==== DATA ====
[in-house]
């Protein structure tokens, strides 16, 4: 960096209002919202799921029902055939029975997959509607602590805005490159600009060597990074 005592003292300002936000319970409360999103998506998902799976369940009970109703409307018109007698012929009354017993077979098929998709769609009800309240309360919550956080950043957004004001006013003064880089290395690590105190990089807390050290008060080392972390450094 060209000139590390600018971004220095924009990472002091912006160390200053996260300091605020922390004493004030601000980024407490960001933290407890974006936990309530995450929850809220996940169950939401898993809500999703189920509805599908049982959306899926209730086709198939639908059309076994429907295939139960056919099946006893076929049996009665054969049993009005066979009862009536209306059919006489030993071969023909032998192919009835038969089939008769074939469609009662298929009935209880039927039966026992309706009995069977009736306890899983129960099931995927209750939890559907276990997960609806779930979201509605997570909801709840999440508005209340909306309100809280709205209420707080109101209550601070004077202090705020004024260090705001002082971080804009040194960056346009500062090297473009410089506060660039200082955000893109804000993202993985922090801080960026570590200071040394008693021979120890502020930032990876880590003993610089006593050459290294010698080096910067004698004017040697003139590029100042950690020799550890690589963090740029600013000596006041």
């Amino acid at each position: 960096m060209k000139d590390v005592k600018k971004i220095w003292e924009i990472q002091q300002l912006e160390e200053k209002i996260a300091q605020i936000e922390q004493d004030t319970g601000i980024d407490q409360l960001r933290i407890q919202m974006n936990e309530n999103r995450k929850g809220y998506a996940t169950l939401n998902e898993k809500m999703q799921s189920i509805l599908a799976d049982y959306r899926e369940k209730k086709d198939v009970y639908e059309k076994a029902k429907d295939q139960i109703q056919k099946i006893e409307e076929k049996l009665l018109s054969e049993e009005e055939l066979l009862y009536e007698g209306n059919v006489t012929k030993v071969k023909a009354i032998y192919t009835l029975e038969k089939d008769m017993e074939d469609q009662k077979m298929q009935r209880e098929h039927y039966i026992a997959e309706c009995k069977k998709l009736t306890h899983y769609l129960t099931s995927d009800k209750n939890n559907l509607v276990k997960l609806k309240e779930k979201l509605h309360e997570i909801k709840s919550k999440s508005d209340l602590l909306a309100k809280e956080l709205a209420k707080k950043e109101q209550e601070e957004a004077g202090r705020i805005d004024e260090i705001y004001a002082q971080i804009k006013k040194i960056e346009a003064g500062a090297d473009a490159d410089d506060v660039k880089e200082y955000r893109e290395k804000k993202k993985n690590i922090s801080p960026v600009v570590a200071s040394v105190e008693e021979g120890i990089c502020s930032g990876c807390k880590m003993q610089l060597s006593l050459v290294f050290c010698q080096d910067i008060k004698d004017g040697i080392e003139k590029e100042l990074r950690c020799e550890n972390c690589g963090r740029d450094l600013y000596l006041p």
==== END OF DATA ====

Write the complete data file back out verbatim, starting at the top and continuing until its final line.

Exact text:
[in-house]
């Protein structure tokens, strides 16, 4: 960096209002919202799921029902055939029975997959509607602590805005490159600009060597990074 005592003292300002936000319970409360999103998506998902799976369940009970109703409307018109007698012929009354017993077979098929998709769609009800309240309360919550956080950043957004004001006013003064880089290395690590105190990089807390050290008060080392972390450094 060209000139590390600018971004220095924009990472002091912006160390200053996260300091605020922390004493004030601000980024407490960001933290407890974006936990309530995450929850809220996940169950939401898993809500999703189920509805599908049982959306899926209730086709198939639908059309076994429907295939139960056919099946006893076929049996009665054969049993009005066979009862009536209306059919006489030993071969023909032998192919009835038969089939008769074939469609009662298929009935209880039927039966026992309706009995069977009736306890899983129960099931995927209750939890559907276990997960609806779930979201509605997570909801709840999440508005209340909306309100809280709205209420707080109101209550601070004077202090705020004024260090705001002082971080804009040194960056346009500062090297473009410089506060660039200082955000893109804000993202993985922090801080960026570590200071040394008693021979120890502020930032990876880590003993610089006593050459290294010698080096910067004698004017040697003139590029100042950690020799550890690589963090740029600013000596006041």
């Amino acid at each position: 960096m060209k000139d590390v005592k600018k971004i220095w003292e924009i990472q002091q300002l912006e160390e200053k209002i996260a300091q605020i936000e922390q004493d004030t319970g601000i980024d407490q409360l960001r933290i407890q919202m974006n936990e309530n999103r995450k929850g809220y998506a996940t169950l939401n998902e898993k809500m999703q799921s189920i509805l599908a799976d049982y959306r899926e369940k209730k086709d198939v009970y639908e059309k076994a029902k429907d295939q139960i109703q056919k099946i006893e409307e076929k049996l009665l018109s054969e049993e009005e055939l066979l009862y009536e007698g209306n059919v006489t012929k030993v071969k023909a009354i032998y192919t009835l029975e038969k089939d008769m017993e074939d469609q009662k077979m298929q009935r209880e098929h039927y039966i026992a997959e309706c009995k069977k998709l009736t306890h899983y769609l129960t099931s995927d009800k209750n939890n559907l509607v276990k997960l609806k309240e779930k979201l509605h309360e997570i909801k709840s919550k999440s508005d209340l602590l909306a309100k809280e956080l709205a209420k707080k950043e109101q209550e601070e957004a004077g202090r705020i805005d004024e260090i705001y004001a002082q971080i804009k006013k040194i960056e346009a003064g500062a090297d473009a490159d410089d506060v660039k880089e200082y955000r893109e290395k804000k993202k993985n690590i922090s801080p960026v600009v570590a200071s040394v105190e008693e021979g120890i990089c502020s930032g990876c807390k880590m003993q610089l060597s006593l050459v290294f050290c010698q080096d910067i008060k004698d004017g040697i080392e003139k590029e100042l990074r950690c020799e550890n972390c690589g963090r740029d450094l600013y000596l006041p």